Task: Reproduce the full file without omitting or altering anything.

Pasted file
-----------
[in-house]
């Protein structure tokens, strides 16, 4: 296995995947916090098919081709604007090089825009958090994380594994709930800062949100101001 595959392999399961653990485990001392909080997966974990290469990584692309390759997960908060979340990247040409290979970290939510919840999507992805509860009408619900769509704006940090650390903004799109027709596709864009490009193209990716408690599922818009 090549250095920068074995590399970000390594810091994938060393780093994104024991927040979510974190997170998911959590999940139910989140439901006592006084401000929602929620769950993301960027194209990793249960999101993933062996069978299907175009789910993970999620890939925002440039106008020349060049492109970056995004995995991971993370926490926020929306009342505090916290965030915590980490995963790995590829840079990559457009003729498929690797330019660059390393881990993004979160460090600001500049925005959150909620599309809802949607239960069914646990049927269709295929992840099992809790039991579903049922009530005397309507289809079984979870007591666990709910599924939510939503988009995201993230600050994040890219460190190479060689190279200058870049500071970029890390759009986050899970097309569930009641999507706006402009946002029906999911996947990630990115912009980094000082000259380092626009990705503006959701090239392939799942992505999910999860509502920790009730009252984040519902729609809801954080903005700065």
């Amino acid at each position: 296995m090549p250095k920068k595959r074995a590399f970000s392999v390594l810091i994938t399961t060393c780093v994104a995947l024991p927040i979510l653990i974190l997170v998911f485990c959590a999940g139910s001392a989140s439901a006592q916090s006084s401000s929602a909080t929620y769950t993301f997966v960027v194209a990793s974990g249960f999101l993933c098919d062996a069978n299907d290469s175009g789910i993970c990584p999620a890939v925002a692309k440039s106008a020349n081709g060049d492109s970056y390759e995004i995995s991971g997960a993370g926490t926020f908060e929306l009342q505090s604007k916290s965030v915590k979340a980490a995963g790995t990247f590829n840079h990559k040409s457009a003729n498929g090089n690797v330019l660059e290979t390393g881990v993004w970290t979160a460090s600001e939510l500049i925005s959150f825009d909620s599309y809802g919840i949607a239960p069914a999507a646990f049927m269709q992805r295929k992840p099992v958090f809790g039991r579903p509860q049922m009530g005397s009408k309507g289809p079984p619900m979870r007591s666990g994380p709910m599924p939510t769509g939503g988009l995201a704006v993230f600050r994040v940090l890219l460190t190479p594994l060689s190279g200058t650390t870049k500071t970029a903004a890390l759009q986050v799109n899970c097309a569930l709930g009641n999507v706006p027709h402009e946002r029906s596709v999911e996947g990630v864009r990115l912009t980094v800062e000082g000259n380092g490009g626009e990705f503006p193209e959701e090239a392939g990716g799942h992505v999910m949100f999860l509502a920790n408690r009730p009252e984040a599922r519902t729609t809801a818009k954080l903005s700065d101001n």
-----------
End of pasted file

[in-house]
């Protein structure tokens, strides 16, 4: 296995995947916090098919081709604007090089825009958090994380594994709930800062949100101001 595959392999399961653990485990001392909080997966974990290469990584692309390759997960908060979340990247040409290979970290939510919840999507992805509860009408619900769509704006940090650390903004799109027709596709864009490009193209990716408690599922818009 090549250095920068074995590399970000390594810091994938060393780093994104024991927040979510974190997170998911959590999940139910989140439901006592006084401000929602929620769950993301960027194209990793249960999101993933062996069978299907175009789910993970999620890939925002440039106008020349060049492109970056995004995995991971993370926490926020929306009342505090916290965030915590980490995963790995590829840079990559457009003729498929690797330019660059390393881990993004979160460090600001500049925005959150909620599309809802949607239960069914646990049927269709295929992840099992809790039991579903049922009530005397309507289809079984979870007591666990709910599924939510939503988009995201993230600050994040890219460190190479060689190279200058870049500071970029890390759009986050899970097309569930009641999507706006402009946002029906999911996947990630990115912009980094000082000259380092626009990705503006959701090239392939799942992505999910999860509502920790009730009252984040519902729609809801954080903005700065």
């Amino acid at each position: 296995m090549p250095k920068k595959r074995a590399f970000s392999v390594l810091i994938t399961t060393c780093v994104a995947l024991p927040i979510l653990i974190l997170v998911f485990c959590a999940g139910s001392a989140s439901a006592q916090s006084s401000s929602a909080t929620y769950t993301f997966v960027v194209a990793s974990g249960f999101l993933c098919d062996a069978n299907d290469s175009g789910i993970c990584p999620a890939v925002a692309k440039s106008a020349n081709g060049d492109s970056y390759e995004i995995s991971g997960a993370g926490t926020f908060e929306l009342q505090s604007k916290s965030v915590k979340a980490a995963g790995t990247f590829n840079h990559k040409s457009a003729n498929g090089n690797v330019l660059e290979t390393g881990v993004w970290t979160a460090s600001e939510l500049i925005s959150f825009d909620s599309y809802g919840i949607a239960p069914a999507a646990f049927m269709q992805r295929k992840p099992v958090f809790g039991r579903p509860q049922m009530g005397s009408k309507g289809p079984p619900m979870r007591s666990g994380p709910m599924p939510t769509g939503g988009l995201a704006v993230f600050r994040v940090l890219l460190t190479p594994l060689s190279g200058t650390t870049k500071t970029a903004a890390l759009q986050v799109n899970c097309a569930l709930g009641n999507v706006p027709h402009e946002r029906s596709v999911e996947g990630v864009r990115l912009t980094v800062e000082g000259n380092g490009g626009e990705f503006p193209e959701e090239a392939g990716g799942h992505v999910m949100f999860l509502a920790n408690r009730p009252e984040a599922r519902t729609t809801a818009k954080l903005s700065d101001n």